Retina clinical examination was performed by the ophthalmologists by retinal mapping under drug-induced mydriasis by indirect binocular ophthalmoscopy and slit-lamp biomicroscopy and, when indicated, by fluorescein angiography and optical coherence tomography classified as an absence of diabetic retinopathy (DR), non-proliferative DR, proliferative DR, and macular edema [19, 23, 24].

Diabetic neuropathy was considered in the presence of clinical symptoms and signs compatible with peripheral sensory-motor neuropathy according to the criteria recommended by the Guidelines of the Brazilian Diabetes Society, based on peripheral neurological clinical examination [19].

DM kidney disease was considered in the presence of eGFR < 60 ml/min/1.73m2 and/or ACR > 30 mg/g and/or persistently elevated creatinine for more than 3 months, following the recommendations of KDIGO (Kidney Disease: Improving Global Outcomes) and the guidelines of the Brazilian Diabetes Society [19, 25].

Laboratory test data were retrieved from the hospital’s laboratory test files within a period of up to 3 months before the cognitive evaluation. Data collect were: glycated hemoglobin (HBA1c) (%), fasting glucose (mg/dl), total cholesterol (mg/dl), low-density lipoprotein (LDL) (mg/dl), high-density lipoprotein cholesterol (HDL) (mg/dl), triglycerides (mg/dl), thyroid-stimulating hormone (mUI/L), free thyroxine (ng/dl), B12 vitamin (pg/ml), creatinine (mg/dl), urea (mg/dl) and urinary albumin-to-creatinine ratio (ACR)(mg/g creatinine). Creatinine values were used to calculate the estimated glomerular filtration rate (eGFR) adjusted for age and gender using the CKD-EPI (Chronic Kidney Disease Epidemiology Collaboration) formula [25,26,27].

Diagnosis of dyslipidemia was based on the Guidelines of the Brazilian Cardiology Society (LDL ≥ 100 mg/dl if intermediate cardiovascular risk, ≥ 70 mg/dl if high cardiovascular risk, and ≥ 50 mg/dl if very high cardiovascular risk; and/or HDL ≤ 45 mg/dl and/or Triglycerides ≥ 150 mg/dl) and/or if being treated with lipid-lowering medication [28].

In the follow-up assessment, the patients again answered the lifestyle habits, medical history, and depression symptoms questionnaire, as well as underwent the same tests to assess their cognitive function.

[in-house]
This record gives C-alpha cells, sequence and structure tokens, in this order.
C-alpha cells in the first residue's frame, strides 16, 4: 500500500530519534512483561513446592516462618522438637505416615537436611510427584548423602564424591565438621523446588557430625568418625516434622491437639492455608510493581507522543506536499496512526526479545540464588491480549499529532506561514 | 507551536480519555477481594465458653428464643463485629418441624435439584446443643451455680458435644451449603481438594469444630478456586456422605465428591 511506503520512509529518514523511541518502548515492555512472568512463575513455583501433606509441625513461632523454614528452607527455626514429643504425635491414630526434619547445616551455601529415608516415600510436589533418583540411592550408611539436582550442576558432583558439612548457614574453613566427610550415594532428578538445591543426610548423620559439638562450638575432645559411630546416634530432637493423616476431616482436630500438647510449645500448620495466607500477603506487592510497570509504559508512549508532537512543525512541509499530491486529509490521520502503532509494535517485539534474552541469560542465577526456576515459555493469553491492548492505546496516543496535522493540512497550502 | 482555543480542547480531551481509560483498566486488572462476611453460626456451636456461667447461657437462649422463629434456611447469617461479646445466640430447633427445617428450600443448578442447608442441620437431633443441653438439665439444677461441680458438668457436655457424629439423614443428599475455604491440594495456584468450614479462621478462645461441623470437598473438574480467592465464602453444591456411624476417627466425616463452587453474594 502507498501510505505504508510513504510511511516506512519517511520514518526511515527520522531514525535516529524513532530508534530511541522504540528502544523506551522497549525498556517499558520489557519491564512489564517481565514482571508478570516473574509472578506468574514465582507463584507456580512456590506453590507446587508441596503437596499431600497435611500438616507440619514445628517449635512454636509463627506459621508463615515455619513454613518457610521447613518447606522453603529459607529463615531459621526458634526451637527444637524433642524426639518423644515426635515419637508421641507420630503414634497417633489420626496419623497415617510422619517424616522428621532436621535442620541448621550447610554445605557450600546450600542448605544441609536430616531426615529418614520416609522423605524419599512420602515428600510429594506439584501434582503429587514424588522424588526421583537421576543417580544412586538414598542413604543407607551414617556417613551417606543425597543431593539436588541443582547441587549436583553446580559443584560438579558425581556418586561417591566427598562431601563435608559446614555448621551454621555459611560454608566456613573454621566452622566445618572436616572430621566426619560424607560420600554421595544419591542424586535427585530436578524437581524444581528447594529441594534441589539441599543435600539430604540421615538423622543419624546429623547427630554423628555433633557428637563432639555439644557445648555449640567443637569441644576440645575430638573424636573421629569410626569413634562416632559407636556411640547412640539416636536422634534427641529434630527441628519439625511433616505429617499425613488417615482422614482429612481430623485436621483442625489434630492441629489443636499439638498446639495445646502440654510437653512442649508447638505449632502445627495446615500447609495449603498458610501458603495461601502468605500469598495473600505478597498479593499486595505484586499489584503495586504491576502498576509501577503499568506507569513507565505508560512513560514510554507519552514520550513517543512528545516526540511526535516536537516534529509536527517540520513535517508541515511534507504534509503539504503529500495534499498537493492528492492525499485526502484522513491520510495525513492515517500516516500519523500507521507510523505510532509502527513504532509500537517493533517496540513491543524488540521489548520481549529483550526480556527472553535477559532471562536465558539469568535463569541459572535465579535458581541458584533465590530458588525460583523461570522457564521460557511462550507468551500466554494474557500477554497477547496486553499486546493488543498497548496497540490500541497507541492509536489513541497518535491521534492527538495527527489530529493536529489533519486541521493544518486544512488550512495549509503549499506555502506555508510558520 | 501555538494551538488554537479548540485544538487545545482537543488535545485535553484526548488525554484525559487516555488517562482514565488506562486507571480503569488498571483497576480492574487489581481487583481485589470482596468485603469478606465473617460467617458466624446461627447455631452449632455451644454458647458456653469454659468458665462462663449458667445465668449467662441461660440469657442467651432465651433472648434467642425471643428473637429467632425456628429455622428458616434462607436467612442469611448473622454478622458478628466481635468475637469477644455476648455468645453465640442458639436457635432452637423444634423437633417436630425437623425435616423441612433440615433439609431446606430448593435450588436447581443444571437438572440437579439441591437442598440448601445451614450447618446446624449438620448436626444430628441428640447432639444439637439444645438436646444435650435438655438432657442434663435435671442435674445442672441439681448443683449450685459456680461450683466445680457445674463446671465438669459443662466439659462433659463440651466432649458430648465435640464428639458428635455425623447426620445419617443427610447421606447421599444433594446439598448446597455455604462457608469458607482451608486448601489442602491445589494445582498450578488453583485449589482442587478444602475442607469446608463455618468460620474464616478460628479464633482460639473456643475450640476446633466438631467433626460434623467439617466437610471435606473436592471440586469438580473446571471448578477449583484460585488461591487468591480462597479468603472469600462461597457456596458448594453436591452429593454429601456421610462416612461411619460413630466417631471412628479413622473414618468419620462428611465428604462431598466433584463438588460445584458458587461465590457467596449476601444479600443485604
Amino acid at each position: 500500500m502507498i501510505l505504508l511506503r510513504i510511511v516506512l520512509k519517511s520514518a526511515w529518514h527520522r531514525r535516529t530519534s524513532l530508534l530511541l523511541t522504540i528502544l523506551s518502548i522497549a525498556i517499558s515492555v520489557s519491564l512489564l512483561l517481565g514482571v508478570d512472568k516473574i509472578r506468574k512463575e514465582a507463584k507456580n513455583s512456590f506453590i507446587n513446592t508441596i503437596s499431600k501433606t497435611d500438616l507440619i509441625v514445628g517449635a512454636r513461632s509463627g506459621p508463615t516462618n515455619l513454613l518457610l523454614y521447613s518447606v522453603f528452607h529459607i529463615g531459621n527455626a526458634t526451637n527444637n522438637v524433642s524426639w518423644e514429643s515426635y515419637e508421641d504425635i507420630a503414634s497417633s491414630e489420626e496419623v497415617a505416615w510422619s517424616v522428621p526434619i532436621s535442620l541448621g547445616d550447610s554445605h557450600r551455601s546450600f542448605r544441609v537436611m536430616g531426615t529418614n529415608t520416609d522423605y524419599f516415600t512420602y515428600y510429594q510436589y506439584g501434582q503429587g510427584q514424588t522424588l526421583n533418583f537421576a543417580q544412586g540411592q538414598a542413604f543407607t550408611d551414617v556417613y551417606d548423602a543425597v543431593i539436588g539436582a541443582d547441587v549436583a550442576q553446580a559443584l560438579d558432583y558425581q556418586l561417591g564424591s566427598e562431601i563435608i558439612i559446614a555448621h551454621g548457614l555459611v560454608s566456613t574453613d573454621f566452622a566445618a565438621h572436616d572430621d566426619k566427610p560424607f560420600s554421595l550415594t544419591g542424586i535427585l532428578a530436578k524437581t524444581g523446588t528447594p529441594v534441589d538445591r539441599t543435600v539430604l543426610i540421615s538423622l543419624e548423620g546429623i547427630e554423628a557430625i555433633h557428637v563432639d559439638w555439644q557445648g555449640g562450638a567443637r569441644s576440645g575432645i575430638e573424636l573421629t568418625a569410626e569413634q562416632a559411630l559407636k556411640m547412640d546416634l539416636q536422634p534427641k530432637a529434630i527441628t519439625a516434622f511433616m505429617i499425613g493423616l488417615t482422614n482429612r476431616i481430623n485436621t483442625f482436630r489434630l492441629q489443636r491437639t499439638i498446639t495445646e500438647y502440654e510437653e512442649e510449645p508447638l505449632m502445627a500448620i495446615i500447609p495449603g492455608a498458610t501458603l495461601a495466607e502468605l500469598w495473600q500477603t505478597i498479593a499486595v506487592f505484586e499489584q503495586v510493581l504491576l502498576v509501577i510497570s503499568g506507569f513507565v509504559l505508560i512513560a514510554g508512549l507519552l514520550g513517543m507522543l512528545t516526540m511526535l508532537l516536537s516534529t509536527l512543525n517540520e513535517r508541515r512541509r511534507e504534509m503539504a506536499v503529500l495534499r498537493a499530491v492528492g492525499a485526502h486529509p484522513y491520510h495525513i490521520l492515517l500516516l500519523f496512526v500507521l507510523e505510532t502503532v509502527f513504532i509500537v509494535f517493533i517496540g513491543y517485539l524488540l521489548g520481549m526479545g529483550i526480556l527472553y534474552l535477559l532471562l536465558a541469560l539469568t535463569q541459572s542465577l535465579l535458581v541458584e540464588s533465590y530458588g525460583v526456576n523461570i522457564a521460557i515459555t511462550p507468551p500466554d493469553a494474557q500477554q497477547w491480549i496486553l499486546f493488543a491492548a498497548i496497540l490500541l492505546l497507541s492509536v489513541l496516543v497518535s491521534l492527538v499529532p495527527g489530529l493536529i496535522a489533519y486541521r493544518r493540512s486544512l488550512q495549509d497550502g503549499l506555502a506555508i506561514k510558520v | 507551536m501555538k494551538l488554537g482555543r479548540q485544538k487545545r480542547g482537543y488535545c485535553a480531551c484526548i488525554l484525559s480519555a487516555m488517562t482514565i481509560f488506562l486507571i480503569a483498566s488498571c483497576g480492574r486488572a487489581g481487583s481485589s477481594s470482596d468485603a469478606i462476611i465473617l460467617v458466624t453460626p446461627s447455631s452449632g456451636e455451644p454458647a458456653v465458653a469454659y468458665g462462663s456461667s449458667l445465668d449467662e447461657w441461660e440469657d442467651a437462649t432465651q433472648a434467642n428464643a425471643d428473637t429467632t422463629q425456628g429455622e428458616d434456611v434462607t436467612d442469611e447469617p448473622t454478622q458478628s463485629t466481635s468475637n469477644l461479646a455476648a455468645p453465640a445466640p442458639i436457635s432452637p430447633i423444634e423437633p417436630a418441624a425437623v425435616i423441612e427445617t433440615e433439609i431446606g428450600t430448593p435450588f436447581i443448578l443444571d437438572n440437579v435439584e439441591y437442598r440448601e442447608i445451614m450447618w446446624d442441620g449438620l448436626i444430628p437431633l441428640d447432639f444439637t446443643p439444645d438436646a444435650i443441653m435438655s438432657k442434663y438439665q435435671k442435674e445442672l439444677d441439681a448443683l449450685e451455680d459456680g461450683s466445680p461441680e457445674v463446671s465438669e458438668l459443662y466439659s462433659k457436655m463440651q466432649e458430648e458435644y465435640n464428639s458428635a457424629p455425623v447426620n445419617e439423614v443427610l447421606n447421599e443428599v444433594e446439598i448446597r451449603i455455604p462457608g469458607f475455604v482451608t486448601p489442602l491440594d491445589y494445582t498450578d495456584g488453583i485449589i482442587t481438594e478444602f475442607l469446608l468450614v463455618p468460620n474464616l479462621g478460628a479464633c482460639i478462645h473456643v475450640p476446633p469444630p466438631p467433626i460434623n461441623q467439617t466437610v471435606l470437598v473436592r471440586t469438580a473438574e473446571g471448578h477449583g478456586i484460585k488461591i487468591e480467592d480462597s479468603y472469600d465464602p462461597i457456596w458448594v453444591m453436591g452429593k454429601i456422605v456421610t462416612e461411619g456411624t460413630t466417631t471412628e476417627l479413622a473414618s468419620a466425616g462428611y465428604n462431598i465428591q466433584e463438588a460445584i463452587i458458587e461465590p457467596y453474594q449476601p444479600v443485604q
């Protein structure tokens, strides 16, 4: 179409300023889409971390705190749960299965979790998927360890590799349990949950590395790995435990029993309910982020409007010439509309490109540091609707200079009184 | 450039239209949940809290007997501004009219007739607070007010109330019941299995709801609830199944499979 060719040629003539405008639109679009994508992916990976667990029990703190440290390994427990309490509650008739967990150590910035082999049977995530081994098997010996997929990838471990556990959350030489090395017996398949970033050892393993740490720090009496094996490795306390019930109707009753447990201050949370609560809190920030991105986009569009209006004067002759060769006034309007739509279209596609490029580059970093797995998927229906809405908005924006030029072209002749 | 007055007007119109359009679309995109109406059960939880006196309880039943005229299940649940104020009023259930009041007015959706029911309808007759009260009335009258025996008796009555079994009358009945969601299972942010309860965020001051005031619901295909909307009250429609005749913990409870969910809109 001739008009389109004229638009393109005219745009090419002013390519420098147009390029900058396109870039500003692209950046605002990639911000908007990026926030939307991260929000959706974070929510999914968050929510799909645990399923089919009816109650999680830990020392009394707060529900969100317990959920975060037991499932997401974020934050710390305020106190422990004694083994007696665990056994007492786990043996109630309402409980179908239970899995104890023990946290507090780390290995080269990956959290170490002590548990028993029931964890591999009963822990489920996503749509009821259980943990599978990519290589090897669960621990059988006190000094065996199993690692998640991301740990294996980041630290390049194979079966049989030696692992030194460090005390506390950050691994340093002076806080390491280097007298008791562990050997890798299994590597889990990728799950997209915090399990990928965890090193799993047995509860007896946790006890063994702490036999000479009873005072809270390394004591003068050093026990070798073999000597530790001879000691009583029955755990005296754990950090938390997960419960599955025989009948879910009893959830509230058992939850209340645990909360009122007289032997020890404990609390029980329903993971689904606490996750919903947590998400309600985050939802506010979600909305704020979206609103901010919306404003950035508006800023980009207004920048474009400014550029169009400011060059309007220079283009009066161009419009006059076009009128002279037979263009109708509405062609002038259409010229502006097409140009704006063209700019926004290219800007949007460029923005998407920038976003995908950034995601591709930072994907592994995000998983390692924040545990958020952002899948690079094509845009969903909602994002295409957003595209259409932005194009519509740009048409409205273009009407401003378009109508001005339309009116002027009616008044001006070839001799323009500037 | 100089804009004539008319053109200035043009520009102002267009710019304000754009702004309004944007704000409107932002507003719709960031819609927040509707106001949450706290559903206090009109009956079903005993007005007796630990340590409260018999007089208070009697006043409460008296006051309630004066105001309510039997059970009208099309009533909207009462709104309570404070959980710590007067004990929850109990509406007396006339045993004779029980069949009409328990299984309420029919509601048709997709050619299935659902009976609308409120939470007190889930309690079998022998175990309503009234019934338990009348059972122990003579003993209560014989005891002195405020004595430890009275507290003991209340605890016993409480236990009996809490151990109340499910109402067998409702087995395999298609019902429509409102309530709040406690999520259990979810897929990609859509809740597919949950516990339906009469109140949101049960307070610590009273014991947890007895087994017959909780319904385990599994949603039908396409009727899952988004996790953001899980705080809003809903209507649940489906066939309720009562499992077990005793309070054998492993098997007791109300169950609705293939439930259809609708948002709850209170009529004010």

Cognitive and depression symptoms assessment

The cognitive tests performed, validated in Portuguese, were the Trail Making Test A and B to assess sustained attention, mental flexibility, executive function, spatial/visual organization, and processing speed [29,30,31,32], and the semantic Verbal Fluency test to assess semantic memory storage capacity, ability, ability to retrieve information from memory, and processing of executive functions [31,32,33,34]; the CERAD (The Consortium to Establish a Registry for Alzheimer’s Disease) Word List Test to assess memory [32,33,34]; and the MMSE, to screen patients at risk of being diagnosed with dementia and make a global assessment of cognition, covering aspects of orientation, memory, attention, calculation, language, and comprehension [32, 35,36,37,38,39,40,41]. The cutoff value of MMSE varies according to education level, and scores with values below the cutoff corrected by the education level in the Brazilian population were used to indicate dementia risk [39]. (Additional file 1).

The PHQ-9 (Patient Health Questionaire-9), validated in Portuguese, was carried out and values above 9 were considered as a risk of a diagnosis of major depression [42, 43]. (Additional file 2).

To avoid bias, the investigators who applied the tests were previously trained by the same psychologist and authorized to apply the tests after being certificated in their capacity by the trainer.

Knowing that cognitive tests performance can be impaired by hypoglycemia. To avoid this bias, patients had their capillary glucose test measured by a glucometer, and the cognitive tests were not administrated if results were below 80 mg/dl. To avoid interference from the environment, the cognitive tests were performed in a silent room and without any unfamiliar person present.

Statistical analysis

Our outcome variable was cognitive performance and exposure variables were: age, gender, physical activity, tobacco use, alcohol use, any severe hypoglycemia episode in last year, T2DM, PHQ-9 > 9, arterial hypertension, depression/anxiety diagnosis, CVD, use of insulins, use of statins, hypothyroidism, DR, macular edema, diabetic neuropathy, DM kidney disease, BMI ≥ 30 kg/m2, eGFR < 60 ml/min/1.73 m2, urinary albumin/creatinine ratio > 30 mg/g creatinine, and HBA1c ≥ 7%.